Forte Kochi lies across a bridge from Cochin, away from the crazy toot-tootering synonymous with city life in India. Any hotel you choose here is surrounded by places of historical interest. They span the eons between this coastal town’s illustrious past, layered over with its colonial history. It is delicate and beautiful.
The people live hard and there is an understandable hussle for every tourist buck. Despite this, I saw no beggars for the entire time I was in Kerala. In Forte Kochi the hussle has been turned into charm.
Every shop owner is ready to convince you that the item you’ve touched is an antique of great value. They show genuine interest and surprise at your good taste, because ‘you seem to find all the best things in the store’. Smile. Charming.
Jew town has an interesting history. Jews have been living in Kerala since the 578 BCE. They fled from Jerusalem after the fall of the first city and were given asylum by the king of Cochin. They were assigned their own land. What remains of their town has been converted to streets lined with stores, where you can buy essential oils, incense, crystals, or an antique front door.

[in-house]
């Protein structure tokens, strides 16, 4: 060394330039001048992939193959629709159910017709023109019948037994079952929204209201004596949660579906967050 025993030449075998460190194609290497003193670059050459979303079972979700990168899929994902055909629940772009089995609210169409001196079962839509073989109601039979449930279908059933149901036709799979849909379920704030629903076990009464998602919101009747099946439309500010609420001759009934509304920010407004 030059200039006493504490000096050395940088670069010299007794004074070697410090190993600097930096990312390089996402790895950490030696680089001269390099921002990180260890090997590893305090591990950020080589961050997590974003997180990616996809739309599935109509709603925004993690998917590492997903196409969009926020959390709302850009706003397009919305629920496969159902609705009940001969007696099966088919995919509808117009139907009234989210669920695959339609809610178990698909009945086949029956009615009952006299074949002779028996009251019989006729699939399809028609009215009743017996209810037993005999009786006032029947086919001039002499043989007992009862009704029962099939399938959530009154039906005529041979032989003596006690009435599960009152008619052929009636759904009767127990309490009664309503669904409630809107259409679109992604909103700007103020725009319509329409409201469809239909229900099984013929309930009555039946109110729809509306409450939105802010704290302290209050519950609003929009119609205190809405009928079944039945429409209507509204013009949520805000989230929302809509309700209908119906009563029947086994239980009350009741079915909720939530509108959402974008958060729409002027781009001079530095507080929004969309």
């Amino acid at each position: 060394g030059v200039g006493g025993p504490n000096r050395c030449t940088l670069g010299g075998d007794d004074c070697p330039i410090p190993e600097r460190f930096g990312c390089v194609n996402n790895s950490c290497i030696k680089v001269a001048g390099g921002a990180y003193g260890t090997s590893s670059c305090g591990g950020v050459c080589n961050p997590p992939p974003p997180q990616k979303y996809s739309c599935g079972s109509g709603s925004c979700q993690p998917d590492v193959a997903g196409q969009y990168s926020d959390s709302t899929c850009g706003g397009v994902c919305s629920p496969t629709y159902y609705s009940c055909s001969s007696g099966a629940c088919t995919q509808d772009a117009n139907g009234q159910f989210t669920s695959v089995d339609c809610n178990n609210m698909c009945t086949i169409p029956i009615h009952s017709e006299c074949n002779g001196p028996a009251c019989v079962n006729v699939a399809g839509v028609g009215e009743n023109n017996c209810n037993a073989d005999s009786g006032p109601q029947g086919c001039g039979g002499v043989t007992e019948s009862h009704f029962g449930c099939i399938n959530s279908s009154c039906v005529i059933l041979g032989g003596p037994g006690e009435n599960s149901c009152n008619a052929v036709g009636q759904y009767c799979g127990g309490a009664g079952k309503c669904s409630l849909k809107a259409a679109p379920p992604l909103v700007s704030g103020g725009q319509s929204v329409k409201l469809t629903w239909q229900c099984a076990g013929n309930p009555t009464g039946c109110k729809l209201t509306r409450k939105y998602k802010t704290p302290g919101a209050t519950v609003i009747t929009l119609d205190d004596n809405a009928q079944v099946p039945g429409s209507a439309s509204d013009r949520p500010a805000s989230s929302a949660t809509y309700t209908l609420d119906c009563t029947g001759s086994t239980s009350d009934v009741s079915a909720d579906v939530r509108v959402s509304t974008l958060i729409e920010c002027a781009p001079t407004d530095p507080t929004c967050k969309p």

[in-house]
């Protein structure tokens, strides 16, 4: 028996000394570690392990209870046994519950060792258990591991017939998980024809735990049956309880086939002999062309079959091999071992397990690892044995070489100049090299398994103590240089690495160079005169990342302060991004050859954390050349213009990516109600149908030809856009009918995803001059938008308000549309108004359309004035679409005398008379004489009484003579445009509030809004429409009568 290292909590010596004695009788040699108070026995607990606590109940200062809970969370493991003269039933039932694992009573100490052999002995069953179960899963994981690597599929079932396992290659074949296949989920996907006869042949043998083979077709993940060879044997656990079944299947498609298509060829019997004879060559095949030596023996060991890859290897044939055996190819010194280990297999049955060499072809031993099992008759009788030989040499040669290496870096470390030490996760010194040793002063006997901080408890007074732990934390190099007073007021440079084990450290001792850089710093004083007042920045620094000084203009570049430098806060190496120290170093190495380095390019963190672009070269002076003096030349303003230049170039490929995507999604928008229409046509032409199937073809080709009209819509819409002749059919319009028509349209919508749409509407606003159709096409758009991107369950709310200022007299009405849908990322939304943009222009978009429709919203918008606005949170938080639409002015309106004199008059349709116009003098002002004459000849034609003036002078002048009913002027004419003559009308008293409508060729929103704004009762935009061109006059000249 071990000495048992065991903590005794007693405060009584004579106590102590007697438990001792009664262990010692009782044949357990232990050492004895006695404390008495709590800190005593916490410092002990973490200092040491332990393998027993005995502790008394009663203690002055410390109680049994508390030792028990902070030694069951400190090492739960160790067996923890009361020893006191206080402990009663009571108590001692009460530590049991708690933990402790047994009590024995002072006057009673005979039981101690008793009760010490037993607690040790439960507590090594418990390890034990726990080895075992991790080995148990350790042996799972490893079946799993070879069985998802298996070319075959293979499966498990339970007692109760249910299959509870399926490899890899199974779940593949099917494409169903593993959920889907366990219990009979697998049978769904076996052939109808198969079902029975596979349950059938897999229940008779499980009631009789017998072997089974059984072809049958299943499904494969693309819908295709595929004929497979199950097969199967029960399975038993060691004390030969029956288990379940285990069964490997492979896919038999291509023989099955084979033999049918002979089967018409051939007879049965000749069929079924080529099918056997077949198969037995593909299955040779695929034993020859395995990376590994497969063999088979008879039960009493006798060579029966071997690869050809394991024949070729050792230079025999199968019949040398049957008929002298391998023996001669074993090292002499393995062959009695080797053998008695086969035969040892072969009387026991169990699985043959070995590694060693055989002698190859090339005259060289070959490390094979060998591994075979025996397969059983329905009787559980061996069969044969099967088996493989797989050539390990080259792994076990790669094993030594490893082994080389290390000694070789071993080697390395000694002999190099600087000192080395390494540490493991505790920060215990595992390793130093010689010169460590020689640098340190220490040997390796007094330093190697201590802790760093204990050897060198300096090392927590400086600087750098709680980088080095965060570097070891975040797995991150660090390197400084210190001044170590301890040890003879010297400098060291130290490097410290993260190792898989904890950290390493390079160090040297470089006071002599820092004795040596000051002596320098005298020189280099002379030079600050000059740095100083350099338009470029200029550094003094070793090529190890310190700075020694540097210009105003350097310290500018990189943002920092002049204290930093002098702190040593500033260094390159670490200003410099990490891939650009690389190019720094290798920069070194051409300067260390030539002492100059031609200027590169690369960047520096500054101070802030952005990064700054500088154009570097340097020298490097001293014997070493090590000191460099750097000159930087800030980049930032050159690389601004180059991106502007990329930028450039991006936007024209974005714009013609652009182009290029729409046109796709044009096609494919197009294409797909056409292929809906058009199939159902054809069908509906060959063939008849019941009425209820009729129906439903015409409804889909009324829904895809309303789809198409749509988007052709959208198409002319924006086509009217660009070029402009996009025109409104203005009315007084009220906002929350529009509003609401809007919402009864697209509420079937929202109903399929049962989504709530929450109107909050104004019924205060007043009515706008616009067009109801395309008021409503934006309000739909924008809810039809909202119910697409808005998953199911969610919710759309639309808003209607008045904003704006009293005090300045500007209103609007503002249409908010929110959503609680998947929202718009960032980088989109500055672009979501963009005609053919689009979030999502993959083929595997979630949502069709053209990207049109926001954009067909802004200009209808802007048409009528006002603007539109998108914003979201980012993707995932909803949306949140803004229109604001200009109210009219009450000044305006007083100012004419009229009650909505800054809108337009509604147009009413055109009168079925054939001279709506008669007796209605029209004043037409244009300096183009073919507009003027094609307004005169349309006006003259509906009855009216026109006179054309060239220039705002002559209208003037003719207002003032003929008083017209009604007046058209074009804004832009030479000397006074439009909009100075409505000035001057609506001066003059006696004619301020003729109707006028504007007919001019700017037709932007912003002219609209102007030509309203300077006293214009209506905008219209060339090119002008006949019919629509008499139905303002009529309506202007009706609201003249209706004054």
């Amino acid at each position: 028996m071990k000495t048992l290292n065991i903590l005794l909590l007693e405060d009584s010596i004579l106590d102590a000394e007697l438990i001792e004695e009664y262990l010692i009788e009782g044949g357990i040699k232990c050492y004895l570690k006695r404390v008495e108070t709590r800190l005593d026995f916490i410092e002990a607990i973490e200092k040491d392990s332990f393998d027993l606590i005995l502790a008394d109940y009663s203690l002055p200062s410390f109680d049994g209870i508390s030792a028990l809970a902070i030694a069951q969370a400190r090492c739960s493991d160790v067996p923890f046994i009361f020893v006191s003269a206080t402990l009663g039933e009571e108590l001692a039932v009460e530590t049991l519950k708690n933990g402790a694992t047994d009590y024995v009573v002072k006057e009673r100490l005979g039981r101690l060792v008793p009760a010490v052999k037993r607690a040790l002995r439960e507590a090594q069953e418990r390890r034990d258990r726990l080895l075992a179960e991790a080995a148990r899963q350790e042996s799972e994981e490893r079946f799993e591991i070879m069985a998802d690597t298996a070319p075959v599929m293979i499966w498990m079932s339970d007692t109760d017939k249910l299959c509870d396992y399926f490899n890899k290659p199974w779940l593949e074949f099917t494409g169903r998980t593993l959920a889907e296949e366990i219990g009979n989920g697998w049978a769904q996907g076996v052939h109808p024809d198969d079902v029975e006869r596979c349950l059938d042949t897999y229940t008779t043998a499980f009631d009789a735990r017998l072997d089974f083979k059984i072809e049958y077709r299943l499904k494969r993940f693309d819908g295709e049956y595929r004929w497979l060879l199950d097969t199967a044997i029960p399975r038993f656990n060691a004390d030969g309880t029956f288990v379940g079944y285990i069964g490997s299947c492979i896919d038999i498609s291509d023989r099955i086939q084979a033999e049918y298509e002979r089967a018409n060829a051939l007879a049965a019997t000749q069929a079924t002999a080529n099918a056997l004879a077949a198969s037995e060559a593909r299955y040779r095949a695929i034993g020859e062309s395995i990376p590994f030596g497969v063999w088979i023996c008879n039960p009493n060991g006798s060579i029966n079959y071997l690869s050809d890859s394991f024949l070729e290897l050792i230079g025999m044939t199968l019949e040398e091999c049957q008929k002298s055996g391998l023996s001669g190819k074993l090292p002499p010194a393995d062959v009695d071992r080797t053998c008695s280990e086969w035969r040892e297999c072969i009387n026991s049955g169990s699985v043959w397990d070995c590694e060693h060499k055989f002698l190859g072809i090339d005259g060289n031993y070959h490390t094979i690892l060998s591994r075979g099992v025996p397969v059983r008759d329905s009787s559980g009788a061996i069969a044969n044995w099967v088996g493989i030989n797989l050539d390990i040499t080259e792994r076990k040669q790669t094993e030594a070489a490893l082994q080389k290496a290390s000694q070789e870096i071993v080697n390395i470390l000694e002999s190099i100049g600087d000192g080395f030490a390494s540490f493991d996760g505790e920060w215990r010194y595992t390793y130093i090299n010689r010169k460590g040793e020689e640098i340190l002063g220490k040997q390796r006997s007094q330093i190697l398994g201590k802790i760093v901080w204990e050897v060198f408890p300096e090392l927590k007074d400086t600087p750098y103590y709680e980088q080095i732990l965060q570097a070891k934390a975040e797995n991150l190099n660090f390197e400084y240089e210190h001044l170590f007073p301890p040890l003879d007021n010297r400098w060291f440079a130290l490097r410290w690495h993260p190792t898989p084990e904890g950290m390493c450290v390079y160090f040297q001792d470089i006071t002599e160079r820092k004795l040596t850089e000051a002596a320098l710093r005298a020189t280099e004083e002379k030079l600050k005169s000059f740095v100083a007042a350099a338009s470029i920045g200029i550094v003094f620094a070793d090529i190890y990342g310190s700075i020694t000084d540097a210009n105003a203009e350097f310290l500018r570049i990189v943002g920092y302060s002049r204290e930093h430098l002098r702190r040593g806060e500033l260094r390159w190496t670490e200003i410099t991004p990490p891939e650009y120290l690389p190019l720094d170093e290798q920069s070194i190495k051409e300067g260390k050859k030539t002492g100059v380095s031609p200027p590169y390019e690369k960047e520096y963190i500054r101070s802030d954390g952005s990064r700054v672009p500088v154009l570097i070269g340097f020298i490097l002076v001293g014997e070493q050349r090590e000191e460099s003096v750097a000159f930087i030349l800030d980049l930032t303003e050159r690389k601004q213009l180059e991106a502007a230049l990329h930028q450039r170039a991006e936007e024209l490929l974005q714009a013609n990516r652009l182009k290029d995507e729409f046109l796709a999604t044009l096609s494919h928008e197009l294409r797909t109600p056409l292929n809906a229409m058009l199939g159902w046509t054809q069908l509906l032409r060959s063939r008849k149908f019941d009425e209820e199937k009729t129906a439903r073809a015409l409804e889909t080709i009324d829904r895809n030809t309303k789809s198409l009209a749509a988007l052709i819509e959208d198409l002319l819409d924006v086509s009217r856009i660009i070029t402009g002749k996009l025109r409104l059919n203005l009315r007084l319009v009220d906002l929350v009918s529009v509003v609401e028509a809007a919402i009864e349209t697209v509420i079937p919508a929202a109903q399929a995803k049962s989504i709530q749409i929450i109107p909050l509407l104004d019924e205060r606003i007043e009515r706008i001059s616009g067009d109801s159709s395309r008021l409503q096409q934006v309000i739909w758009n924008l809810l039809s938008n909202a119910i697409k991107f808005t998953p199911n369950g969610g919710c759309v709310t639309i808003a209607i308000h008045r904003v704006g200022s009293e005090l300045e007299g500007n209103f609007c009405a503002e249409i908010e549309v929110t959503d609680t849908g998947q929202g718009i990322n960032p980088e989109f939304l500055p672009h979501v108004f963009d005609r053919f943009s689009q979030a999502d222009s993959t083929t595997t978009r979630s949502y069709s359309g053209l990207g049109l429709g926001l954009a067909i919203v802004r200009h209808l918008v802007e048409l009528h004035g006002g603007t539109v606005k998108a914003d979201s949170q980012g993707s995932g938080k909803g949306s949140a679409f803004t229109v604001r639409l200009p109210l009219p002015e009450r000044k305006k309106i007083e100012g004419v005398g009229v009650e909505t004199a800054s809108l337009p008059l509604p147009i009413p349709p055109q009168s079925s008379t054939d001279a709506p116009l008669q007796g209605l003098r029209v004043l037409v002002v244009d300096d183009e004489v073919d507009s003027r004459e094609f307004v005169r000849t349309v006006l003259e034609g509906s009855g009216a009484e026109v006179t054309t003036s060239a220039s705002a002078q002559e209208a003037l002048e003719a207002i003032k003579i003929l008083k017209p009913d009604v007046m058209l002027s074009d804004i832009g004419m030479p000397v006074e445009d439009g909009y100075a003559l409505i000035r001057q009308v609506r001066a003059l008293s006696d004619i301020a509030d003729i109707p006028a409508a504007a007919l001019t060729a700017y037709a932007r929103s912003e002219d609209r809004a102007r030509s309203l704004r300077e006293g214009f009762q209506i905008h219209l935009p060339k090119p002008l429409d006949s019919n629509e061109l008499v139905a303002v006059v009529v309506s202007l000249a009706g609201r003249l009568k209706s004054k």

I regaled in the art, from the wood carvings, to the brass and copper sculpture and moulds, the intricate architecture and detailed reliefs to be found in temples and a personal favourite, hand woven cloth. Any artists dream.
I would swop nourishment for gastronomy any day. The food in Kerala was delicious with such a wide range that could keep Vegans, vegetarians, pescatarians, omnivores and anyone else at the table, perfectly satisfied. All eateries within a short walk or tuk-tuk ride.